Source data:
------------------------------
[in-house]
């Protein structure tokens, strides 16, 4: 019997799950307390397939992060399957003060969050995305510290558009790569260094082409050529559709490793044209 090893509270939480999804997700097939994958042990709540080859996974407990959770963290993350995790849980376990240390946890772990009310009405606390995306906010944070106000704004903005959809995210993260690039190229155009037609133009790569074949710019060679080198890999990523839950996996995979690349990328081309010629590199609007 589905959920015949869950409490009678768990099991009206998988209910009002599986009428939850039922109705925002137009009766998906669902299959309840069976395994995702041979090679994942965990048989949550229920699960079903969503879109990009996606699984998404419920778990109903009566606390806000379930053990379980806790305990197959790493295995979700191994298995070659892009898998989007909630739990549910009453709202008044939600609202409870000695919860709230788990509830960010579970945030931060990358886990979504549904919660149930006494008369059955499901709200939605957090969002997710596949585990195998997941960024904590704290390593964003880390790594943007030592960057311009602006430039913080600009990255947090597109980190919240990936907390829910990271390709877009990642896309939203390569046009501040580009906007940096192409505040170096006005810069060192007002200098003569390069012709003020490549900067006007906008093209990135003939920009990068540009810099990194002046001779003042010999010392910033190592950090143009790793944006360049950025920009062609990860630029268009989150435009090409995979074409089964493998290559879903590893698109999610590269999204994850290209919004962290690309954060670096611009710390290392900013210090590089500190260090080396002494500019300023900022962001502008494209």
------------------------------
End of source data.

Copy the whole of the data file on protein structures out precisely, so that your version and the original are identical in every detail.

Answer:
[in-house]
């Protein structure tokens, strides 16, 4: 019997799950307390397939992060399957003060969050995305510290558009790569260094082409050529559709490793044209 090893509270939480999804997700097939994958042990709540080859996974407990959770963290993350995790849980376990240390946890772990009310009405606390995306906010944070106000704004903005959809995210993260690039190229155009037609133009790569074949710019060679080198890999990523839950996996995979690349990328081309010629590199609007 589905959920015949869950409490009678768990099991009206998988209910009002599986009428939850039922109705925002137009009766998906669902299959309840069976395994995702041979090679994942965990048989949550229920699960079903969503879109990009996606699984998404419920778990109903009566606390806000379930053990379980806790305990197959790493295995979700191994298995070659892009898998989007909630739990549910009453709202008044939600609202409870000695919860709230788990509830960010579970945030931060990358886990979504549904919660149930006494008369059955499901709200939605957090969002997710596949585990195998997941960024904590704290390593964003880390790594943007030592960057311009602006430039913080600009990255947090597109980190919240990936907390829910990271390709877009990642896309939203390569046009501040580009906007940096192409505040170096006005810069060192007002200098003569390069012709003020490549900067006007906008093209990135003939920009990068540009810099990194002046001779003042010999010392910033190592950090143009790793944006360049950025920009062609990860630029268009989150435009090409995979074409089964493998290559879903590893698109999610590269999204994850290209919004962290690309954060670096611009710390290392900013210090590089500190260090080396002494500019300023900022962001502008494209």